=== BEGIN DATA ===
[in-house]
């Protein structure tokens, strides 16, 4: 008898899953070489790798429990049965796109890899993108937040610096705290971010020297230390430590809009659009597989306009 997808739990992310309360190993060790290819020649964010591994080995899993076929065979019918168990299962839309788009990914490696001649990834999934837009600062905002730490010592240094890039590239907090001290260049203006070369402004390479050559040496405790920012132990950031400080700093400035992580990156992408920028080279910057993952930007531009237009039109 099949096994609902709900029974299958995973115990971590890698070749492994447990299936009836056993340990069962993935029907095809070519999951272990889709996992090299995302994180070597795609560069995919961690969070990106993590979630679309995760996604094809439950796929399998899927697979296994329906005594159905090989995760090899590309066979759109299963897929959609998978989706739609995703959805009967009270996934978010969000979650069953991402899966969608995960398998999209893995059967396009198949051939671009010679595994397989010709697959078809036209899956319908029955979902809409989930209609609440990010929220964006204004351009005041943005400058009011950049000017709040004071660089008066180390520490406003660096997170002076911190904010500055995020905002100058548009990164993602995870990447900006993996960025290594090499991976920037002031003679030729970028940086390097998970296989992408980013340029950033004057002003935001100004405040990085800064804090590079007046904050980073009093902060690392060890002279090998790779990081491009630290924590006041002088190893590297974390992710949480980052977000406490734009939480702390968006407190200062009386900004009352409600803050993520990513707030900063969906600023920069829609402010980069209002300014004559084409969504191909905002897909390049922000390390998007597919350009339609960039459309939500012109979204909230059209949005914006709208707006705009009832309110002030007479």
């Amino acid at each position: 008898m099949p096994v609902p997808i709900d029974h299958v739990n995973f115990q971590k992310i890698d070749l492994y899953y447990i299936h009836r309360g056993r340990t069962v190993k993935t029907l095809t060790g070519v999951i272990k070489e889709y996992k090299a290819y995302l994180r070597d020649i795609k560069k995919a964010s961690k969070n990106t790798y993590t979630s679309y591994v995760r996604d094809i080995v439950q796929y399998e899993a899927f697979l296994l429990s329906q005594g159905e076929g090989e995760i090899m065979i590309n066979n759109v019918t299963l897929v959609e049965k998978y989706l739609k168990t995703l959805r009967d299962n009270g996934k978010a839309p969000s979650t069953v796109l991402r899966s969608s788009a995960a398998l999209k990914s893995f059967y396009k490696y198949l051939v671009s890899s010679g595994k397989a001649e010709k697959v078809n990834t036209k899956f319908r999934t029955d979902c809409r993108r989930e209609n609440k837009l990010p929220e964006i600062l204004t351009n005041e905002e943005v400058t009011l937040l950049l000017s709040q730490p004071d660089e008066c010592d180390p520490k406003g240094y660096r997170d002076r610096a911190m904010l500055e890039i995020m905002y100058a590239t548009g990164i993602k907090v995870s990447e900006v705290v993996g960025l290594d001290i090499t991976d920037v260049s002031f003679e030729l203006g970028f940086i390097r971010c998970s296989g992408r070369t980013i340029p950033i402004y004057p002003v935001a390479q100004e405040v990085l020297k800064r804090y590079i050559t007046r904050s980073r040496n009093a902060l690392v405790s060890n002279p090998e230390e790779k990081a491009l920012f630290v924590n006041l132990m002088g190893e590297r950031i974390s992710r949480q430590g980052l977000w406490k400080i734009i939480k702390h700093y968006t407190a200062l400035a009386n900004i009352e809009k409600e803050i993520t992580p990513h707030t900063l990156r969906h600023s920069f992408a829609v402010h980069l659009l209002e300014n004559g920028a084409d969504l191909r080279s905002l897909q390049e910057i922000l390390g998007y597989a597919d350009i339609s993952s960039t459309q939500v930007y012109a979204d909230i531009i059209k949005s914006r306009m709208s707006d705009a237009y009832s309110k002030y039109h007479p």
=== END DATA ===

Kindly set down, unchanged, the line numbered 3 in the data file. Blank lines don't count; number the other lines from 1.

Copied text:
């Amino acid at each position: 008898m099949p096994v609902p997808i709900d029974h299958v739990n995973f115990q971590k992310i890698d070749l492994y899953y447990i299936h009836r309360g056993r340990t069962v190993k993935t029907l095809t060790g070519v999951i272990k070489e889709y996992k090299a290819y995302l994180r070597d020649i795609k560069k995919a964010s961690k969070n990106t790798y993590t979630s679309y591994v995760r996604d094809i080995v439950q796929y399998e899993a899927f697979l296994l429990s329906q005594g159905e076929g090989e995760i090899m065979i590309n066979n759109v019918t299963l897929v959609e049965k998978y989706l739609k168990t995703l959805r009967d299962n009270g996934k978010a839309p969000s979650t069953v796109l991402r899966s969608s788009a995960a398998l999209k990914s893995f059967y396009k490696y198949l051939v671009s890899s010679g595994k397989a001649e010709k697959v078809n990834t036209k899956f319908r999934t029955d979902c809409r993108r989930e209609n609440k837009l990010p929220e964006i600062l204004t351009n005041e905002e943005v400058t009011l937040l950049l000017s709040q730490p004071d660089e008066c010592d180390p520490k406003g240094y660096r997170d002076r610096a911190m904010l500055e890039i995020m905002y100058a590239t548009g990164i993602k907090v995870s990447e900006v705290v993996g960025l290594d001290i090499t991976d920037v260049s002031f003679e030729l203006g970028f940086i390097r971010c998970s296989g992408r070369t980013i340029p950033i402004y004057p002003v935001a390479q100004e405040v990085l020297k800064r804090y590079i050559t007046r904050s980073r040496n009093a902060l690392v405790s060890n002279p090998e230390e790779k990081a491009l920012f630290v924590n006041l132990m002088g190893e590297r950031i974390s992710r949480q430590g980052l977000w406490k400080i734009i939480k702390h700093y968006t407190a200062l400035a009386n900004i009352e809009k409600e803050i993520t992580p990513h707030t900063l990156r969906h600023s920069f992408a829609v402010h980069l659009l209002e300014n004559g920028a084409d969504l191909r080279s905002l897909q390049e910057i922000l390390g998007y597989a597919d350009i339609s993952s960039t459309q939500v930007y012109a979204d909230i531009i059209k949005s914006r306009m709208s707006d705009a237009y009832s309110k002030y039109h007479p």